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Sure Fire Way to Avoid Email Open Rate Disasters

Those fancy email systems are pretty cool. You know the ones we're talking about: they allow you to magically insert your customer's first name in the subject of the email and in the first line of the email?

Subject: "John this is a great offer"
Body: "Hi John, ... "

Let's ask a question.... What is your opinion about this type of personalization? When you see your name in the subject of an email do you automatically think its spam?

Please cast your vote on Twitter by tweeting out either of these messages:
"I vote that my name in an Email Subject is spam @jwebag"
"I vote that my name in an Email Subject is NOT spam @jwebag"

You could also cast your vote by writing on our FB wall at

Please cast your vote before reading the rest of this Daily Gold Nugget.

Please, don't make us beg... this is what being social, and using a social network, is all about...



Now that you've voted (right?) let's continue with some interesting studies. Those paid email companies always provide a way to personalize the footer of the email. That's where you put the disclaimer message that says "This email was sent to %%emailaddress%% blah blah blah..."

Each system uses a different method of encoding variable names. The example above shows a variable name "emailaddress" surrounded by double percents signs %%. Some systems might use {emailaddress} and some could use [emailaddress]; it all depends on what language the programmers built the system with.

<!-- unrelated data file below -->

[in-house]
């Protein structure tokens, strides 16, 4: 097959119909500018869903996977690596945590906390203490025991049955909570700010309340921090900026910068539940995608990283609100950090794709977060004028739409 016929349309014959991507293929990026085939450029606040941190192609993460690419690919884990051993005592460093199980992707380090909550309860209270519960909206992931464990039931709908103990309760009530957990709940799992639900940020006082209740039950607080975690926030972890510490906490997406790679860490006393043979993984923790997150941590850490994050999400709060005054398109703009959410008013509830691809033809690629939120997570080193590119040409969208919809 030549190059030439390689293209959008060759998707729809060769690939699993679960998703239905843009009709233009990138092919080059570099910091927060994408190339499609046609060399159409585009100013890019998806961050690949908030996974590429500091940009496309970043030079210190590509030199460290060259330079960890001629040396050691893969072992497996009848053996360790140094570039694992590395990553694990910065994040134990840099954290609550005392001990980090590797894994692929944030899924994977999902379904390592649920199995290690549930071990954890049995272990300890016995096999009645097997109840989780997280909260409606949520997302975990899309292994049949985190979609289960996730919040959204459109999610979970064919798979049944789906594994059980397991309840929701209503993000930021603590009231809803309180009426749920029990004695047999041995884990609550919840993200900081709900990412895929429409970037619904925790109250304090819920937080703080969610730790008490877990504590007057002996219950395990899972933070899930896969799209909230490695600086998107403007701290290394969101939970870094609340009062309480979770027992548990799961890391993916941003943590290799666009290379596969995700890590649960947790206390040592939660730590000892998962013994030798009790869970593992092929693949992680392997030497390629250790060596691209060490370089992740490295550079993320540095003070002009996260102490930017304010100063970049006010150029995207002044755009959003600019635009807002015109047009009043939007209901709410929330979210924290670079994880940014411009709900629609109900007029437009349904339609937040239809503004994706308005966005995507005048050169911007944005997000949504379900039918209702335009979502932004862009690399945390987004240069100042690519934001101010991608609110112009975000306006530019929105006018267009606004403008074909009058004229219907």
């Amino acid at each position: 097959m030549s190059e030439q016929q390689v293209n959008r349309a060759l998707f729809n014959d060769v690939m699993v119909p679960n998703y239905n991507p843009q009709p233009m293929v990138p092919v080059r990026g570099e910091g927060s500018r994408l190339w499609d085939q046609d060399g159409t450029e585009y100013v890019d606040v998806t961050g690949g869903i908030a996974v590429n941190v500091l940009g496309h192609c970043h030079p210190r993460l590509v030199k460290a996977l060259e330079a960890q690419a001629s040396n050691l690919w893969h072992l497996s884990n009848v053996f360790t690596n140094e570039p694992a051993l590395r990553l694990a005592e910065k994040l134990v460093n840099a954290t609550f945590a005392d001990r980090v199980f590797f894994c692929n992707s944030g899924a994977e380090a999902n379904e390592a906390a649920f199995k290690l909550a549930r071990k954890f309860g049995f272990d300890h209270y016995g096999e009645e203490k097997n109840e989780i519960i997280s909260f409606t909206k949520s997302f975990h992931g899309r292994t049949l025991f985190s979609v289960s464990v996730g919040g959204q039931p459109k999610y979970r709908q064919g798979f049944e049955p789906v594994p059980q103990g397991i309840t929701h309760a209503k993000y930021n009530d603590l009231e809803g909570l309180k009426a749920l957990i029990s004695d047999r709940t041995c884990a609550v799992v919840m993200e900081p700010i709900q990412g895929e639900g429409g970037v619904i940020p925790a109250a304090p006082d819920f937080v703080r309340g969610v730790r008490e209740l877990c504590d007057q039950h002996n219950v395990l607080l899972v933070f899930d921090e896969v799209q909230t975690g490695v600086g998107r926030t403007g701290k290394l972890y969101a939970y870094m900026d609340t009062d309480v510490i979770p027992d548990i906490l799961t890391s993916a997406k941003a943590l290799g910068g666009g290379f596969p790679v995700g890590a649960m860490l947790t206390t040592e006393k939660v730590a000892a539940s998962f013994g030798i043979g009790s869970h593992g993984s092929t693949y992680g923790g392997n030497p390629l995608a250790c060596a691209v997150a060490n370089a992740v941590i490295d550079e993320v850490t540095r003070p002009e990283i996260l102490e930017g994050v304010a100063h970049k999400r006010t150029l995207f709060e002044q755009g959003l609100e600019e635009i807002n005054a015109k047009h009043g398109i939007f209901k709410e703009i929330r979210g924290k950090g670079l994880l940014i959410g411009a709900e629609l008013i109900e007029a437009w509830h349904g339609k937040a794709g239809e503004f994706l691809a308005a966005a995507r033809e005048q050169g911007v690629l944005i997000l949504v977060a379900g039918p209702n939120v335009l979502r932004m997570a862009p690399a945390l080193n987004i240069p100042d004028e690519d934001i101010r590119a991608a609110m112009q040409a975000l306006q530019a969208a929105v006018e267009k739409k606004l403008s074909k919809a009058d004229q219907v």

Using the example above you would create your email message with this type of setup:

Subject: %%firstname%% this is a great offer
Body: Hi %%firstname%%,

When the email is sent the first name would be pulled from the customer database and inserted where the "firstname" variable is.

IMPORTANT: If you use this approach make sure you have correct capitalization on all the names in your database. Nothing is more easily realized as spam then when you see "john" instead of "John." Maybe John was lazy and didn't capitalize his name when signing up for your email list, but that doesn't alleviate you from the responsibility of properly capitalizing his name, especially when you hope to sell him something.

More than a few years back, when this personalization became commonplace, the paid spamming companies immediately started using it. What better way to get someone to open an email than to have their name in the subject? It was like magic!

So what is your feeling about having your name in the subject? If you voted that it was spam you would be in agreement with more than 95% of current statistics. has 8 years of email research on their website.

Here's their data for 2010
Subject Line Personalized: 6.7% open rates
Subject Line Not Personalized: 11.8% open rates

Here's their data for 2011
Subject Line Personalized: 4.1% open rates
Subject Line Not Personalized: 11.4% open rates

The email open rates have been dropping steadily for several years in a row as people become more savvy to the scams of spamming companies.

These stats are only for the "subject" line of your email, they do not reflect personalization in the body of your email. According to another set of data, you can actually increase your open rates to above 12% if you personalize the email message and not the subject.

The Gold in today's Nugget is never include a name in the subject line of your emails, otherwise your email open rates will plummet.
AT: 08/23/2011 12:18:14 PM   LINK TO THIS GOLD NUGGET
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